The Blu-ray: Vital Disc Stats
Drafthouse Films brings 'Raiders!: The Story of the Greatest Fan Film Ever Made' to Blu-ray as a two-disc combo pack with a code for a digital copy and a 16-page booklet with reprints of the original storyboard artwork. The Region Free, BD50 disc sits comfortably atop a DVD9 copy on the same panel, and both are housed in a clear keepcase with reversible cover art. At startup, viewers are taken straight to a menu screen with full-motion clips and music playing in the background.
The would-be filmmakers raid Blu-ray with a great-looking 1080p/AVC MPEG-4 encode although the documentary is largely made of stock footage of the period, behind-the-scenes footage from the production and badly aged VHS video of the movie. Other sources include clips of classic movies such as the original 'Raiders' and a collection of personal photos, but the film proper and the series of interviews look best and serve as reminders that viewers are in fact watching in HD. As would be expected, the footage presents a variety of compression artifacts and video anomalies, so properly gauging the overall quality is somewhat of a challenge.
All things considered, however, and with consideration to the majority of the material, I'm pleased to report the doc actually looks great with much to enjoy. Presented in its original 1.78:1 aspect ratio, the presentation displays a crisp and well-balanced contrast. Clean, bright whites fill the frame while the screen shows a variety of sharp details in the photography. Fine lines and objects are fairly distinct and nicely defined, depending on the quality of the film, but understandably, the older footage is softer with lots of visible damage, ranging from macroblocking and rainbow artifacting to aliasing and compression issues. The same goes for the colors seen throughout where sometimes they appear faded and worn while at other times, primaries are bold and accurately rendered. Strong black levels are the most consistent aspect of the documentary with good delineation in the darker portions. All in all, the presentation comes with much to enjoy and easily forgiven for the quality of older footage.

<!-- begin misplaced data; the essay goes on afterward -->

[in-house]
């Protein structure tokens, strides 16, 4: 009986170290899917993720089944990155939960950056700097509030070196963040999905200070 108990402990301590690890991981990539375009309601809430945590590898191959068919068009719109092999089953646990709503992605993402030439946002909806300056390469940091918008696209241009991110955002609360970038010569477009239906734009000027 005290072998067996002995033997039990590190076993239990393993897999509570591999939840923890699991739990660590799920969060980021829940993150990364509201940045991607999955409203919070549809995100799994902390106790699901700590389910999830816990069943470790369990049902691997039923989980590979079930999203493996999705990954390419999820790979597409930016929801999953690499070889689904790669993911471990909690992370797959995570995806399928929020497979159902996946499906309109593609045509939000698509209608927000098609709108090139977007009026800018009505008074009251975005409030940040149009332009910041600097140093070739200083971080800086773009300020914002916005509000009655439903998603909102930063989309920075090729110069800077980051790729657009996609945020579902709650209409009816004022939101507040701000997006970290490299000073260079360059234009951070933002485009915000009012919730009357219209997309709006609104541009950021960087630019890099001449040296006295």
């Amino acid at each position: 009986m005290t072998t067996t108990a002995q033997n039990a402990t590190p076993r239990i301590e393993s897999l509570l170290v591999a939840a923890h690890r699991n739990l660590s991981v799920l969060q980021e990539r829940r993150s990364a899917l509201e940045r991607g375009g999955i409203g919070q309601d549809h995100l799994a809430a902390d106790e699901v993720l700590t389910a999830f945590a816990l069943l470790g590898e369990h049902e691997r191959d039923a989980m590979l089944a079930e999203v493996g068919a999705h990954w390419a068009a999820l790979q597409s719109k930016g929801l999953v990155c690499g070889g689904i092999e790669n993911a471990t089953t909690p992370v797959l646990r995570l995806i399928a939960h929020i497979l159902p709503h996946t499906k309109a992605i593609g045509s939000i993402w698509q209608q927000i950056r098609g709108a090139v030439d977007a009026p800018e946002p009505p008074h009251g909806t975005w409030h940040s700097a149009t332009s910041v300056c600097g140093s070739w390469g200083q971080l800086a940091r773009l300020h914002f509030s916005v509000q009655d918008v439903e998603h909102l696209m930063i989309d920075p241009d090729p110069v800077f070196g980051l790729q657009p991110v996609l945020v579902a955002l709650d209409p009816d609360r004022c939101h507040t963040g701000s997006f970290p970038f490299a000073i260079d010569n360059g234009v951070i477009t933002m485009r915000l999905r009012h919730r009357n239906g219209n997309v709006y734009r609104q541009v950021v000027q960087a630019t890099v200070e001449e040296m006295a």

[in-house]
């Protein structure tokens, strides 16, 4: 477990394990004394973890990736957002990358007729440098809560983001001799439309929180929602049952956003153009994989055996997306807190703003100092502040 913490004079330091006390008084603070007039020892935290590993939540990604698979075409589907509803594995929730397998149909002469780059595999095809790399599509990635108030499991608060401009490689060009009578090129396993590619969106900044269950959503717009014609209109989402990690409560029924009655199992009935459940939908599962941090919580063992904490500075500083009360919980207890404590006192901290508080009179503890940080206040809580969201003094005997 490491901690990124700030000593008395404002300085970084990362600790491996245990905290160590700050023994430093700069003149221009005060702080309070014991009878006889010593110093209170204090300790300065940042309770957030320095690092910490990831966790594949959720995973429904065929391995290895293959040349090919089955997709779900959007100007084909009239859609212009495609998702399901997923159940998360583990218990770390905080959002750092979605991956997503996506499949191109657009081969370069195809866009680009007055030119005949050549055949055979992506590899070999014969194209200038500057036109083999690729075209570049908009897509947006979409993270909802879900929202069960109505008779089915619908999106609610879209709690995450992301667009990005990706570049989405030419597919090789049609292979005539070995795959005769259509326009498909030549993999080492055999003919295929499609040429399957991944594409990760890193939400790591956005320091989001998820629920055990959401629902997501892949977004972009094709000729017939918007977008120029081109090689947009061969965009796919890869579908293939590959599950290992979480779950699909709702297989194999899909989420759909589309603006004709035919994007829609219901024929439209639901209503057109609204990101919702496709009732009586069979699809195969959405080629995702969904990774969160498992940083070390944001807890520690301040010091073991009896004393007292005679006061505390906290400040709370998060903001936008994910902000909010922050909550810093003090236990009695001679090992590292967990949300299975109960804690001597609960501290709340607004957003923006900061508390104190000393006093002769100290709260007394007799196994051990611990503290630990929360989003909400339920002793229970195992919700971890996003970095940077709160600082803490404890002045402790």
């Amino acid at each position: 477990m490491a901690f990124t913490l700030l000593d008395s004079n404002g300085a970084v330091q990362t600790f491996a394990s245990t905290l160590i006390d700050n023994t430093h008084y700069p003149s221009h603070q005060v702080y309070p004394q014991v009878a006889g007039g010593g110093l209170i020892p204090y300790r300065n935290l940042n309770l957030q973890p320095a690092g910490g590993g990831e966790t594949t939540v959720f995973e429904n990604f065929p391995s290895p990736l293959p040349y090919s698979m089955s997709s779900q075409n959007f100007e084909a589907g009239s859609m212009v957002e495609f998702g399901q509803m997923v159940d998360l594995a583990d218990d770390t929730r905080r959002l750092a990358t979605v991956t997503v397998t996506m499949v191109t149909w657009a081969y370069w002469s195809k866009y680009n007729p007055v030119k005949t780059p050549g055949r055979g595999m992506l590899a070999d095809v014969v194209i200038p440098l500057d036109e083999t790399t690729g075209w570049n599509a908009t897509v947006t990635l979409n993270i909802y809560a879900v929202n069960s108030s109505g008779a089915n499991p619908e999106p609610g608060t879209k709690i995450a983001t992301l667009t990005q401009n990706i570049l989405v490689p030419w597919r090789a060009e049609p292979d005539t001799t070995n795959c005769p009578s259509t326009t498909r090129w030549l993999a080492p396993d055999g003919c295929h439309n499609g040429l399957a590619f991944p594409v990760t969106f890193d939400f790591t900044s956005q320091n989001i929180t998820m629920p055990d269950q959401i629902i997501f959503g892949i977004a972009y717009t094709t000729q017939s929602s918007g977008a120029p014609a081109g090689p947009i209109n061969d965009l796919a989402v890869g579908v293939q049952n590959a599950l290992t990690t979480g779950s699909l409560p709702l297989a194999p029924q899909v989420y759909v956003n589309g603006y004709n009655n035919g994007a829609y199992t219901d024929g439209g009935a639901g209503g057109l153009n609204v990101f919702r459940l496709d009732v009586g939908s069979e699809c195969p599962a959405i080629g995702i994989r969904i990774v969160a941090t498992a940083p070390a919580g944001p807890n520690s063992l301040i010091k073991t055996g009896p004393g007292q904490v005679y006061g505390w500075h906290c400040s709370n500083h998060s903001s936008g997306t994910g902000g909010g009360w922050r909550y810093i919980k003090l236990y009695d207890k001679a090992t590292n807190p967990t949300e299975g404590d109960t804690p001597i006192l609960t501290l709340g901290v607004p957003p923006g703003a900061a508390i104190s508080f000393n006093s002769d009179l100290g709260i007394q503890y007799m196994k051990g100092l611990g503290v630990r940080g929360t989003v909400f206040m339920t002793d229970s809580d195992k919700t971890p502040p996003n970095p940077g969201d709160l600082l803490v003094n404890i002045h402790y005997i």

Accompanying the revelry and hardcore movie fanaticism is this surprisingly good and engaging DTS-HD Master Audio soundtrack. It won't likely have viewers cheering in their seats or will ever be nominated for demoing one's sound system, but it's enjoyable and complements the documentary well.
Although the track is unsurprisingly of the front-heavy variety, meant to focus audience attention on the interviews and the personal lives of the participants, a few effects sneak into the rear speakers with good directionality and panning. The most impressive moments are the behind-the scenes footage of the exploding airplane sequence being interrupted by thunder showers. The crackling roar of thunder resonates into the sides and overhead with the upmixing function of the receiver turned on while falling rain comes sprinkling all around. The musical score does the majority of the work, spreading across the screen with superb clarity and lightly bleeding into the surrounds to create a satisfying soundfield. Displaying excellent balance between the channels in the fronts, imaging feels expansive with detailed definition in the mid-range and well-prioritized vocals in the center. Low bass doesn't leave much of an impression, but it's hearty and impactful when used during certain scenes and for the music. Otherwise, this lossless mix is in great shape for a documentary about going big with childhood dreams.
The DTS-HD track is also accompanied by an equally strong uncompressed PCM stereo track.
'Raiders!: The Story of the Greatest Fan Film Ever Made' tells the story of a childhood dream of three passionate movie lovers that spanned over seven summers but still took 30 years to finally complete. The documentary by Tim Skousen and Jeremy Coon captures the love of cinema we all share in a way few films ever can and speaks to the hearts of film geeks and cinephiles everywhere. And it shouldn't be missed. The Blu-ray arrives with a great-looking video but some consideration should be given to the quality and condition of some of the more badly-aged footage. The audio presentation is equally strong with a couple impressive moments and a good selection of supplements, making the overall package is recommended for film lovers.